Why We Love Rattan Homeware

Many of our - and your - favourite items from our collection are crafted from rattan: our best-selling chargers and scalloped placemats, our bathroom bins and laundry baskets, our serving and decorative trays. We love how rattan adds warmth, texture and interest to your home, effortlessly lifting interiors to feel elevated and considered. It’s a timeless material that has been in favour in homes since the early 19th Century. The trend for rattan may ebb and flow, but for anyone who avoids fads for a more classic look, it is always in style. Read on to discover more reasons why we love designing and using rattan pieces, as well as a brief history of the use of rattan for homeware.

What is rattan?

Rattan is a thin, strong and flexible vine which is native to Southeast Asia’s tropical jungles. It is a member of the same plant family as palm trees, and has been used to make furniture and homeware in Asia for centuries. It is lightweight, durable and naturally insect-resistant, as well as being a sustainable choice of material due to how fast it grows. Its vines are used to make items such as baskets, chairs and boxes that are somewhat resistant to both rain and sun, as well as being robust. The outside of the rattan palm is removed to reveal the inner core which is what is used to make homeware. Most of the rattan currently used for homeware and furniture is sourced from the Philippines.

Rattan is often confused with bamboo and wicker. Bamboo is a different plant that is hollow inside whereas rattan is solid, and is also a more flexible and resilient material. Wicker isn’t a material - it is the technique used in making furniture or accessories. The rattan is hand-woven into a variety of different shapes, with a diamond weave being the most commonly used.

Pay attention to the type of rattan you are purchasing. Natural rattan is the most durable and most expensive, harvested from older trees. Rattan peel is harvested from younger trees and is less durable. And synthetic rattan is made from plastic, is less durable and is not a sustainable material.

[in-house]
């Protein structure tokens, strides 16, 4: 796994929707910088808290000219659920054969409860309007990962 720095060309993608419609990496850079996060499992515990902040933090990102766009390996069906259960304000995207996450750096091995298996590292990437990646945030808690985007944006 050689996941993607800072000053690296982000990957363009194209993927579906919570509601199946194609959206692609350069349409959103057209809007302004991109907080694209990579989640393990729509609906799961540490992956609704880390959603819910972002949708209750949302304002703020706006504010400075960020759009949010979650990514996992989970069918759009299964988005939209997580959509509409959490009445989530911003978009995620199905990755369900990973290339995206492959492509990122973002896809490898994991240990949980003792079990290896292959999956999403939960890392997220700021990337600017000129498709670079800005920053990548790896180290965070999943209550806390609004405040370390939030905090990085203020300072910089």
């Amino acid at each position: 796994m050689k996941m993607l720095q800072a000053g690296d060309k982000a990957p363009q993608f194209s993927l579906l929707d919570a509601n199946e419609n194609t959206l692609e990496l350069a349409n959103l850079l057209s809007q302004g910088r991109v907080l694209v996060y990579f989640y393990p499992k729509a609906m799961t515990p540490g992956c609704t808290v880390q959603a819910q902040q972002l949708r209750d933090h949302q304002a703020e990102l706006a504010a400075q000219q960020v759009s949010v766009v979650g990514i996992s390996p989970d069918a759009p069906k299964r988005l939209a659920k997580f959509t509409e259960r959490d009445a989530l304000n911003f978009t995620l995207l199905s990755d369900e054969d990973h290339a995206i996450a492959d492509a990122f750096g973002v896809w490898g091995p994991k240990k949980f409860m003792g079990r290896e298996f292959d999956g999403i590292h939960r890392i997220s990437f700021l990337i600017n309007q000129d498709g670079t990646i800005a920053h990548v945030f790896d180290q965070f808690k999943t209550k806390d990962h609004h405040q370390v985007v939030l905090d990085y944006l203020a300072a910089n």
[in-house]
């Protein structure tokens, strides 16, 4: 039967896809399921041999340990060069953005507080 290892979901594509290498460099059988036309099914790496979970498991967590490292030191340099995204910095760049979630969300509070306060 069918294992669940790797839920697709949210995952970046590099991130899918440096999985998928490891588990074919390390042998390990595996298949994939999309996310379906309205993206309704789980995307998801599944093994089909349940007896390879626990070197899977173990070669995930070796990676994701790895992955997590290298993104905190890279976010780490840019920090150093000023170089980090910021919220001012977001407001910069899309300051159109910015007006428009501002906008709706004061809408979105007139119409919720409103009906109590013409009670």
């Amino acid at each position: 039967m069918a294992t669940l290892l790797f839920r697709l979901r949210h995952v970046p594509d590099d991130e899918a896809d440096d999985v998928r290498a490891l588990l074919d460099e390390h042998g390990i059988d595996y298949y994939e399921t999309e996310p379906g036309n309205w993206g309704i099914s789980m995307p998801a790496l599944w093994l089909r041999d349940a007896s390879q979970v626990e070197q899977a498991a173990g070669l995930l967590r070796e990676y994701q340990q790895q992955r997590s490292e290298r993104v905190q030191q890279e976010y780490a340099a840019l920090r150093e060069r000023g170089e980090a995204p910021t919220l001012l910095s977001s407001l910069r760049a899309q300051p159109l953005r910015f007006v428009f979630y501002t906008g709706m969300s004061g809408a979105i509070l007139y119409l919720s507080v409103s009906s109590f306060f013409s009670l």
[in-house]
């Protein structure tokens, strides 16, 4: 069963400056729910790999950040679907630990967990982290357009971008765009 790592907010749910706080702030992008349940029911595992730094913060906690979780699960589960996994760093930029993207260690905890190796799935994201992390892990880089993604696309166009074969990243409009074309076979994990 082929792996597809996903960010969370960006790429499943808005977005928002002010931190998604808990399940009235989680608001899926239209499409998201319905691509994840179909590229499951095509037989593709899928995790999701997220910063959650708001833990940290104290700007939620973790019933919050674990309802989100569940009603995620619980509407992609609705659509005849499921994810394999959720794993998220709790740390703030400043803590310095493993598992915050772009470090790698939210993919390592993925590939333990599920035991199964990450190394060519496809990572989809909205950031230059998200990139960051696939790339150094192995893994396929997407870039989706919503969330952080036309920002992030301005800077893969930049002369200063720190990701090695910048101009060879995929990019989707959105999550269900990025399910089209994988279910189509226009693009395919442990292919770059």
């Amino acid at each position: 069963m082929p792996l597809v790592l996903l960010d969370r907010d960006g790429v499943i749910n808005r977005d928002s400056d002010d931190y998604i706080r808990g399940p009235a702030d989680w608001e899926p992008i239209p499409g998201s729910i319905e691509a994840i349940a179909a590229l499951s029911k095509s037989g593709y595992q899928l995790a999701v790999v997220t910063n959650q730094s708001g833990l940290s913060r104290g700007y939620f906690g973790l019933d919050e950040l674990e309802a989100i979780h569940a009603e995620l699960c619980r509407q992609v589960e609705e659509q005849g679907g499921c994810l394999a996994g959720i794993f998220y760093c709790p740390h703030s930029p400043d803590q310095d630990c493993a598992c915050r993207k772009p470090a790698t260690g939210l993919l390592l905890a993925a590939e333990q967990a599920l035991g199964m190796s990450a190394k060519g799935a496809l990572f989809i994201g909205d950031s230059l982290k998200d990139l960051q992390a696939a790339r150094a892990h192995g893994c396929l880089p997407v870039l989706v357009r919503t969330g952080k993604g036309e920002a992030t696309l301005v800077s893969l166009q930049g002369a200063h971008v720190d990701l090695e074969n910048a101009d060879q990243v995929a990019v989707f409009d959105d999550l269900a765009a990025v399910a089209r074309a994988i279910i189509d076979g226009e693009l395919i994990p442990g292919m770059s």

A brief history of rattan homeware

Rattan has been a popular material in Asia and Africa for generations, gaining popularity in the Western world when the British and Dutch East India Companies introduced the material to Europe where it became popular thanks to its durability and aesthetics. As was the trend of the times, it was when a member of royalty endorsed the material that it became popular among the masses - when Queen Victoria was gifted a rattan sofa by the Sultan of Brunei. 

Initially popular for orangeries and gardens, rattan eventually found its way inside our homes. In England, William Morris and the Arts and Crafts movement popularised rattan furniture for inside the home. During the 20th Century, it steadily became mass produced, which made it more affordable. Around the time of the 1920’s - 40’s, rattan became increasingly popular in America, conjuring up visions of laid-back tropical island luxury on the sets of Hollywood films. After the end of World War II, it became an aspirational symbol, synonymous with the Mid-Century interiors of towns like Palm Springs. Then, in the 1960’s and 70’s, rattan furniture and accessories took on more of a bohemian style. Nowadays, the style of rattan pieces does fluctuate with the current trends, but it is possible to add rattan to your home in a timeless, classic way that is both effortless and elegant. 

Why we love rattan decor

Our rattan pieces are best sellers for a reason. Introducing a couple of rattan elements into your home instantly adds an element of warmth and texture, while also adding interest to a room. Consider our rattan bathroom accessories - bathrooms can be cold, impersonal spaces, and adding a rattan laundry basket, bin or vanity tray introduces an extra element, texture and colour. 

Rebecca says, “For many of us, rattan is nostalgic, as well as having an ability to stop rooms feeling overly formal. It adds a convivial feel to a room. Being a woven, natural fibre, it also helps to soften a room acoustically.”

However, there’s more to our love of rattan than aesthetics. It is a surprisingly durable material that stands the test of time - evident in the amount of vintage and antique rattan pieces that you may come across when searching on websites such as Vinterior or at antique fairs. Although natural rattan is the most expensive form of the material, it is relatively inexpensive when compared to hard woods. It is also a lightweight material, allowing you to easily move rattan pieces around your home. What’s more, aesthetically it is a versatile material that suits any style of home or interior taste. It can be both elegant and relaxed, dependent on the setting and the particular item. 

One of our favourite facts about rattan is that it is a sustainable material, as it grows quickly. Unlike most woods, which can take 20 or 30 years to grow before it can be harvested, rattan can be fully grown and harvested within a couple of years. It also provides income and employment for local communities. However, due to the destruction of rainforests and the increased demand for rattan homeware, not all rattan is now deemed sustainable. In the 1980’s, Indonesia banned the exportation of raw rattan vines, aiming to boost local manufacturing - therefore you should always look for rattan homeware that is made in the same place the rattan is sourced from. Additionally, rattan vines need trees to climb, meaning that responsible forestry is pivotal to the production of sustainable rattan, therefore ensure that you choose rattan pieces produced in areas certified by the FSC (Forest Stewardship Council).

Discover our range of rattan homeware - including chargers, laundry baskets and storage boxes.

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